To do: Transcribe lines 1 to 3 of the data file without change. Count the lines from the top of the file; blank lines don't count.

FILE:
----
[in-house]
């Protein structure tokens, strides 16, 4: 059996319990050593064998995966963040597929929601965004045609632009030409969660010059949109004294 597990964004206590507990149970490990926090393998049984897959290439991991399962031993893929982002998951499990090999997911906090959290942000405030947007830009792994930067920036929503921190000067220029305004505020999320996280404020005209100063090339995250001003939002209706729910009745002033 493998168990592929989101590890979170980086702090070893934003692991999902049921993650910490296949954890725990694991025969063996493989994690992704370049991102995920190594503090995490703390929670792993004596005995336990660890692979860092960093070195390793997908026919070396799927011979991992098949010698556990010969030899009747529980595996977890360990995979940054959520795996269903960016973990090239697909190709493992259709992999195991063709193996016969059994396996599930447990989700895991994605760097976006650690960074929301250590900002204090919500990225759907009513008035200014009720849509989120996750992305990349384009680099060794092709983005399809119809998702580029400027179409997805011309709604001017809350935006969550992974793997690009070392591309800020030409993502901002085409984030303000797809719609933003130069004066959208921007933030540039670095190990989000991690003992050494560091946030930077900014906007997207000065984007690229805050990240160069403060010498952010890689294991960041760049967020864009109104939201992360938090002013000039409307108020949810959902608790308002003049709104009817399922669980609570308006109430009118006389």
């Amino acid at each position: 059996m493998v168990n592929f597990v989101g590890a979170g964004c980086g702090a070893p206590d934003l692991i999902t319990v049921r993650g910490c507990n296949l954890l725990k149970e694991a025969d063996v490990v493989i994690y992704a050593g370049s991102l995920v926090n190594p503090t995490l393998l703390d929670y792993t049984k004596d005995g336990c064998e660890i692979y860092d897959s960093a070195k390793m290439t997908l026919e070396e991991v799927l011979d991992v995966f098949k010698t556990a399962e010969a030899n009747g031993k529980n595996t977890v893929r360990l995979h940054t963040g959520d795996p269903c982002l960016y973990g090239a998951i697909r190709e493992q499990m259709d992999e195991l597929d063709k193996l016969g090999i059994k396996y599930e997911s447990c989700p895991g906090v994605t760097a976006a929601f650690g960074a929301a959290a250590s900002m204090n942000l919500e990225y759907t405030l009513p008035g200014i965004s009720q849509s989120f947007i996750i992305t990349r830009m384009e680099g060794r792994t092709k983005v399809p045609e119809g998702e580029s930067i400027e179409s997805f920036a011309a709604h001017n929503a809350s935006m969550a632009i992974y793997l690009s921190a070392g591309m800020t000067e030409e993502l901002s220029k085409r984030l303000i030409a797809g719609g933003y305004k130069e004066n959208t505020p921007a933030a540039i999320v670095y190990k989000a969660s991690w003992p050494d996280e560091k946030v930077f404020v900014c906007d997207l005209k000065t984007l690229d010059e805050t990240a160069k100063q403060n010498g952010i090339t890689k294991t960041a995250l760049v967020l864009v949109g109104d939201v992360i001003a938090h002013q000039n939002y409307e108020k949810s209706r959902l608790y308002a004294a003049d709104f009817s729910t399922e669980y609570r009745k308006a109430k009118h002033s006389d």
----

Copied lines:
[in-house]
């Protein structure tokens, strides 16, 4: 059996319990050593064998995966963040597929929601965004045609632009030409969660010059949109004294 597990964004206590507990149970490990926090393998049984897959290439991991399962031993893929982002998951499990090999997911906090959290942000405030947007830009792994930067920036929503921190000067220029305004505020999320996280404020005209100063090339995250001003939002209706729910009745002033 493998168990592929989101590890979170980086702090070893934003692991999902049921993650910490296949954890725990694991025969063996493989994690992704370049991102995920190594503090995490703390929670792993004596005995336990660890692979860092960093070195390793997908026919070396799927011979991992098949010698556990010969030899009747529980595996977890360990995979940054959520795996269903960016973990090239697909190709493992259709992999195991063709193996016969059994396996599930447990989700895991994605760097976006650690960074929301250590900002204090919500990225759907009513008035200014009720849509989120996750992305990349384009680099060794092709983005399809119809998702580029400027179409997805011309709604001017809350935006969550992974793997690009070392591309800020030409993502901002085409984030303000797809719609933003130069004066959208921007933030540039670095190990989000991690003992050494560091946030930077900014906007997207000065984007690229805050990240160069403060010498952010890689294991960041760049967020864009109104939201992360938090002013000039409307108020949810959902608790308002003049709104009817399922669980609570308006109430009118006389």
């Amino acid at each position: 059996m493998v168990n592929f597990v989101g590890a979170g964004c980086g702090a070893p206590d934003l692991i999902t319990v049921r993650g910490c507990n296949l954890l725990k149970e694991a025969d063996v490990v493989i994690y992704a050593g370049s991102l995920v926090n190594p503090t995490l393998l703390d929670y792993t049984k004596d005995g336990c064998e660890i692979y860092d897959s960093a070195k390793m290439t997908l026919e070396e991991v799927l011979d991992v995966f098949k010698t556990a399962e010969a030899n009747g031993k529980n595996t977890v893929r360990l995979h940054t963040g959520d795996p269903c982002l960016y973990g090239a998951i697909r190709e493992q499990m259709d992999e195991l597929d063709k193996l016969g090999i059994k396996y599930e997911s447990c989700p895991g906090v994605t760097a976006a929601f650690g960074a929301a959290a250590s900002m204090n942000l919500e990225y759907t405030l009513p008035g200014i965004s009720q849509s989120f947007i996750i992305t990349r830009m384009e680099g060794r792994t092709k983005v399809p045609e119809g998702e580029s930067i400027e179409s997805f920036a011309a709604h001017n929503a809350s935006m969550a632009i992974y793997l690009s921190a070392g591309m800020t000067e030409e993502l901002s220029k085409r984030l303000i030409a797809g719609g933003y305004k130069e004066n959208t505020p921007a933030a540039i999320v670095y190990k989000a969660s991690w003992p050494d996280e560091k946030v930077f404020v900014c906007d997207l005209k000065t984007l690229d010059e805050t990240a160069k100063q403060n010498g952010i090339t890689k294991t960041a995250l760049v967020l864009v949109g109104d939201v992360i001003a938090h002013q000039n939002y409307e108020k949810s209706r959902l608790y308002a004294a003049d709104f009817s729910t399922e669980y609570r009745k308006a109430k009118h002033s006389d």